Usually when someone involves themselves in martial art disciplines, their mental strength is equally enhanced along with physical defence abilities. What I mean to say is, such defence techniques need a balanced approach to enable a person to excel in them. Whereas Gayatri is nothing like that…she is just a simply rich girl who loves all good things and is weak as far as taking decisions is concerned.

Krav Maga has caught everyone’s fancy and many stories by every alternate author that I have recently read have at least one character who is ace in this defence technique. Gayatri and her knowledge of Krav maga seems just that…a fad!

Viraj also could have been anybody, his being scientist has hardly anything to do with the story.

But then this is my outlook and yet I loved reading it. After all everyone loves to read about a girl who can fight eve teasers yet is  delicate, beautiful, mushy and romantic. And Gayatri is all that and Viraj is her knight who tries to fool people around him by putting on a devil-may-care attitude but in reality he is that handsome hunk who is slightly  possessive in love and yet very caring.

All in all the book is perfect for curling up with a cup of coffee in a cozy spot to fantasize about a delicious love. This story is the ‘Mills and Boon’ in Indian setting.

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Book Review: Crème brûlée

Book: Crème brûlée

Genre: Fiction

Author: Ramona Sen

Publishers: Rupa Publication

Creme bruleeWith quite an interest in baking, I am not new to the exotic names of desserts and hence the name of the book “Crème brûlée” by Ramona Sen intrigued me enough to opt for reviewing the story.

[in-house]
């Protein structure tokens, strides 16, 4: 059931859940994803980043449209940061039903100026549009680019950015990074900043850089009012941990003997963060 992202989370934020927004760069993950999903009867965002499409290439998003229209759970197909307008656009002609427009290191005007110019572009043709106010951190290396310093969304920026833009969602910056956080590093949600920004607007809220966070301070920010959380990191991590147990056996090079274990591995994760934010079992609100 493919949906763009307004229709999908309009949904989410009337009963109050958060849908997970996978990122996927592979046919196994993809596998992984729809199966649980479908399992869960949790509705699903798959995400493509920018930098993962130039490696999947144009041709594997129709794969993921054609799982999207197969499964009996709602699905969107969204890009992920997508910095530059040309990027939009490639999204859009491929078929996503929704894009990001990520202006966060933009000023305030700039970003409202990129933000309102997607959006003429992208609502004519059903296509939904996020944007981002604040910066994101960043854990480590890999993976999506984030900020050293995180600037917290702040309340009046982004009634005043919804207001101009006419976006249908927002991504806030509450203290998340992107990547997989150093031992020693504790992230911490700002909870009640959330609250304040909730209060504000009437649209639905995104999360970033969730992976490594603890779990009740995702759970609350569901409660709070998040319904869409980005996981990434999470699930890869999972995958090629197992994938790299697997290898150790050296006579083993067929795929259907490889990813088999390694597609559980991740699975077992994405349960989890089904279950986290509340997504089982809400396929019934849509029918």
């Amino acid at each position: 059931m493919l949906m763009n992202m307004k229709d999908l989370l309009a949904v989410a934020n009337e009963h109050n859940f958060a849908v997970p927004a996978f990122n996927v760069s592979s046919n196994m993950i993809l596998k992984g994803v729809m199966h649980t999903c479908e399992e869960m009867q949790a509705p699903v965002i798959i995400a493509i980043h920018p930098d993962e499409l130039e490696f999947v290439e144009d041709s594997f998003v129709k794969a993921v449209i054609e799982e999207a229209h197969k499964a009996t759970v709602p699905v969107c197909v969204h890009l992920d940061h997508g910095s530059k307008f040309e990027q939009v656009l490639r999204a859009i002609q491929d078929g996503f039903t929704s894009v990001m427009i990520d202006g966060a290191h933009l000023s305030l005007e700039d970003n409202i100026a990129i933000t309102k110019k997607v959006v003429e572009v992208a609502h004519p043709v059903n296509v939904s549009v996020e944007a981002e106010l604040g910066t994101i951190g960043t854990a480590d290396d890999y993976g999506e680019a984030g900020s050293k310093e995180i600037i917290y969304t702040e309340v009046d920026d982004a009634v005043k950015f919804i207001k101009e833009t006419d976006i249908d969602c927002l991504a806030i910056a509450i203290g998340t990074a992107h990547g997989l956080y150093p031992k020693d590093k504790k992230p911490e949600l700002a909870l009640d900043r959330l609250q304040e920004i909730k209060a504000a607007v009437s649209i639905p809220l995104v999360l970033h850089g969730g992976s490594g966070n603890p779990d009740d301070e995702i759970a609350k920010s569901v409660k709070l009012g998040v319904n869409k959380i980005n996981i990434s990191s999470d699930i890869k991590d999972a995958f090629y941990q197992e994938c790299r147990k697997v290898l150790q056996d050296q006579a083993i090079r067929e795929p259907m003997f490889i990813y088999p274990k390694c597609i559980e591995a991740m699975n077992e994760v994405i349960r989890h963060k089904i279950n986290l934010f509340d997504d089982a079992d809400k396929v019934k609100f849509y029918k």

One look at the cover and the blurb and I looked forward to read this concoction of subtly brewing love, an eccentric family and a ghostly presence.

The story is centered around two restaurateurs Aabir Mookherjee who runs ‘E&B’ and Kimaya Kapoor who runs ‘The Mad Hatter’. Aabir Mookherjee, an anglicized Bengali returns from Oxford to open his Eggs and Bacon café  which is more known for its chocolate mousse. The attractive Kimaya Kapoor opens her café and her desserts gain popularity. While Aabir plans to join hands with Kimaya for his restaurant’s dessert supply, he has to fend off quite a many prospective brides launched on him by his ever whining mother. Falling in love with the quirky proprietress of the Mad Hatter, his uncertainty and dilemma about the relationship are put to rest by his grandma who resides on the coconut tree as a ghost watching over the house and its residents.

I loved the portrayal of relationship between widowed Kimaya and her mother-in-law though it was just in few lines. A loving and understanding mother-in-law who has some life of her own is anybody’s dream. Even Aabir, who though doesn’t approve of certain behavior of his mother but still does not interfere in her way of running the household, is adorable.